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Solana says his comments on Cyprus' EU accession misinterpreted
2002-04-22 16:09:00

By Maria Myles
Valencia, Apr 22 (CNA) - European Union High Representative for foreign and security policy Javier Solana has reiterated his adherence to EU decisions about Cyprus' accession to the Union, saying that comments he made in a recent interview about the Republic's accession seem to have been misinterpreted, EU diplomatic sources currently in Valencia for the EuroMediterranean Conference have told CNA.

They said that Solana appeared surprised at the reaction to the remarks attributed to him by a Greek paper, in which he is said to have referred to the accession to the EU of one part of Cyprus if the island's political problem is not solved by then.

According to the same sources, when asked to clarify his statements Solana expressed his adherence to EU Helsinki decisions about Cyprus' accession and said Brussels is committed to these decisions.

| The EU said in its Helsinki Summit conclusions that a political settlement of the island's division would facilitate accession but it is not a precondition for it.

In an interview with "Vima" newspaper, Solana said "the northern part of Cyprus has not negotiated at all with the EU, and therefore it does not fulfill the criteria."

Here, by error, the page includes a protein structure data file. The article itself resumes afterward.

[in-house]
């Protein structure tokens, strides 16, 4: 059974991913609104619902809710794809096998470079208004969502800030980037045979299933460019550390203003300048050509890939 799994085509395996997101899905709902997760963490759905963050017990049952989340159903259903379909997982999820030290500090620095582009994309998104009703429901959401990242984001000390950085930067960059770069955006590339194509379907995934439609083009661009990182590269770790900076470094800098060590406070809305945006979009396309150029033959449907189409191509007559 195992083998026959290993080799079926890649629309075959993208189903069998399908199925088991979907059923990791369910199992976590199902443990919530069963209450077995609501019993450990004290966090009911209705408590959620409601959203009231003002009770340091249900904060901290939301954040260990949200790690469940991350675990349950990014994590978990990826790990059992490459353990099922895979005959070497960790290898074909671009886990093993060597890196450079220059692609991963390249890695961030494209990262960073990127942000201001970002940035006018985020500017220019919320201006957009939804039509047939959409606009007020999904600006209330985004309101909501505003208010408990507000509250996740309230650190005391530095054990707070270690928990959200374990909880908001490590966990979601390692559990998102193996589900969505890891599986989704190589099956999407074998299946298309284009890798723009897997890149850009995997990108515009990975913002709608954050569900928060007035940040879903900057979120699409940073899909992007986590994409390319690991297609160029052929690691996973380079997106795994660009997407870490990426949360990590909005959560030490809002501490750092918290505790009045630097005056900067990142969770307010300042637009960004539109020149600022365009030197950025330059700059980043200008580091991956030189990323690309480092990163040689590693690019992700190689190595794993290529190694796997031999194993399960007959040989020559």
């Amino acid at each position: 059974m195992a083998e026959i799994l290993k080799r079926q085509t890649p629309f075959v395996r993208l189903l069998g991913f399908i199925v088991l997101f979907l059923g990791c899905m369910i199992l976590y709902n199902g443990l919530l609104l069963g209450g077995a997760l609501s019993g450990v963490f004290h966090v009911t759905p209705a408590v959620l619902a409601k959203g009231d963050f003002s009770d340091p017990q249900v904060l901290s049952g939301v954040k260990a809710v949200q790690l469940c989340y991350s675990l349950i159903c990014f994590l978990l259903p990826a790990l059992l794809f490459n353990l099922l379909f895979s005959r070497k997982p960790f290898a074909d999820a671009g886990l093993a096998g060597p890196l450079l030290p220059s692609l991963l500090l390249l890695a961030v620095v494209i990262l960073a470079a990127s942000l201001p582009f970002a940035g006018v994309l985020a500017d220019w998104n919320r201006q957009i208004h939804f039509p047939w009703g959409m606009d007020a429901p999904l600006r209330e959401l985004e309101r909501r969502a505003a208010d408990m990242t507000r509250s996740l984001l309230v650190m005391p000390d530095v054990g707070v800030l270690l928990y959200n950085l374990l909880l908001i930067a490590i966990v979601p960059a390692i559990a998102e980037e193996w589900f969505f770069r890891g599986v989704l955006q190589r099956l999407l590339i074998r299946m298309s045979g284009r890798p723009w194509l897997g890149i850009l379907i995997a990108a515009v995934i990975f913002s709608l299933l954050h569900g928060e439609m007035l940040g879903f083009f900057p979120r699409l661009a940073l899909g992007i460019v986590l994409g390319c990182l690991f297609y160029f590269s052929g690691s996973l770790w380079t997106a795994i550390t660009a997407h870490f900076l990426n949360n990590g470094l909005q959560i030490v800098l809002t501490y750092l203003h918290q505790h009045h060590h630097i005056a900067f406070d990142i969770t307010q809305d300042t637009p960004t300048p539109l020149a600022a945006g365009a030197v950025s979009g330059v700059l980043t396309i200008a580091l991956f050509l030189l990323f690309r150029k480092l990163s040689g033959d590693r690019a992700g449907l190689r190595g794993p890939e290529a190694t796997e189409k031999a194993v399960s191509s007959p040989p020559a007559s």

He also said, according to the paper, "one part of Cyprus will join the EU and another will have to wait."

The government of Cyprus, representing the internationally recognised Republic of Cyprus, has been engaged in membership talks since 1998. Talks are set to conclude by the end of this year.

Cyprus' northern part has been under Turkish occupation since 1974 when Turkish troops invaded the island. The government of Cyprus believes that if there is no settlement by the time of accession, the acquis communautaire will apply in the southern government-controlled part of the island until the country is reunited.

Solana in a different interview only a day before the "Vima" remarks, had said that nobody can stop the EU decisions that Brussels is ready to take.

"Naturally we want to see a solution in Cyprus, but if there is no solution, this does not mean that there will be repercussions on Cyprus' accession to the EU," Solana told "Imerisia" newspaper.



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